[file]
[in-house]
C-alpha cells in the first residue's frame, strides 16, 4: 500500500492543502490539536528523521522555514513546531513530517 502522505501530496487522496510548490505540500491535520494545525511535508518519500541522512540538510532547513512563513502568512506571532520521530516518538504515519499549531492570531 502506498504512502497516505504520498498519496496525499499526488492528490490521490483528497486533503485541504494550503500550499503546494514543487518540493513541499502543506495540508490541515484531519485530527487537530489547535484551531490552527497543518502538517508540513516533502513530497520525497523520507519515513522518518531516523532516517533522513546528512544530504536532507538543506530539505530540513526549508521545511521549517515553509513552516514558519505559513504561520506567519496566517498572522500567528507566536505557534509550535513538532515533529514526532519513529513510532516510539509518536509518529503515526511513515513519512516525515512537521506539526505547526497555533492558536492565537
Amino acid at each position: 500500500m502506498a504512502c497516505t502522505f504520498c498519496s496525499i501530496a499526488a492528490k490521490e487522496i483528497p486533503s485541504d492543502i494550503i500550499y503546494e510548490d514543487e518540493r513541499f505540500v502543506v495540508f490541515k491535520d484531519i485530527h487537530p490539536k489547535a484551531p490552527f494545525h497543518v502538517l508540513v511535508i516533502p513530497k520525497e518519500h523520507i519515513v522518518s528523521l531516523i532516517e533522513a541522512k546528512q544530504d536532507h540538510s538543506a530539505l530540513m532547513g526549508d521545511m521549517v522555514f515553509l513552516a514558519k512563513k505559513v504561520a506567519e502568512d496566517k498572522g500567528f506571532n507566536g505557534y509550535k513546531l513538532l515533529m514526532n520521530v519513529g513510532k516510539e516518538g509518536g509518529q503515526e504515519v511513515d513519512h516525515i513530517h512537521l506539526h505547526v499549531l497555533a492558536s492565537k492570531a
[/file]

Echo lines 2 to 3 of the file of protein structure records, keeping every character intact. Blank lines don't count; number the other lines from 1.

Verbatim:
C-alpha cells in the first residue's frame, strides 16, 4: 500500500492543502490539536528523521522555514513546531513530517 502522505501530496487522496510548490505540500491535520494545525511535508518519500541522512540538510532547513512563513502568512506571532520521530516518538504515519499549531492570531 502506498504512502497516505504520498498519496496525499499526488492528490490521490483528497486533503485541504494550503500550499503546494514543487518540493513541499502543506495540508490541515484531519485530527487537530489547535484551531490552527497543518502538517508540513516533502513530497520525497523520507519515513522518518531516523532516517533522513546528512544530504536532507538543506530539505530540513526549508521545511521549517515553509513552516514558519505559513504561520506567519496566517498572522500567528507566536505557534509550535513538532515533529514526532519513529513510532516510539509518536509518529503515526511513515513519512516525515512537521506539526505547526497555533492558536492565537
Amino acid at each position: 500500500m502506498a504512502c497516505t502522505f504520498c498519496s496525499i501530496a499526488a492528490k490521490e487522496i483528497p486533503s485541504d492543502i494550503i500550499y503546494e510548490d514543487e518540493r513541499f505540500v502543506v495540508f490541515k491535520d484531519i485530527h487537530p490539536k489547535a484551531p490552527f494545525h497543518v502538517l508540513v511535508i516533502p513530497k520525497e518519500h523520507i519515513v522518518s528523521l531516523i532516517e533522513a541522512k546528512q544530504d536532507h540538510s538543506a530539505l530540513m532547513g526549508d521545511m521549517v522555514f515553509l513552516a514558519k512563513k505559513v504561520a506567519e502568512d496566517k498572522g500567528f506571532n507566536g505557534y509550535k513546531l513538532l515533529m514526532n520521530v519513529g513510532k516510539e516518538g509518536g509518529q503515526e504515519v511513515d513519512h516525515i513530517h512537521l506539526h505547526v499549531l497555533a492558536s492565537k492570531a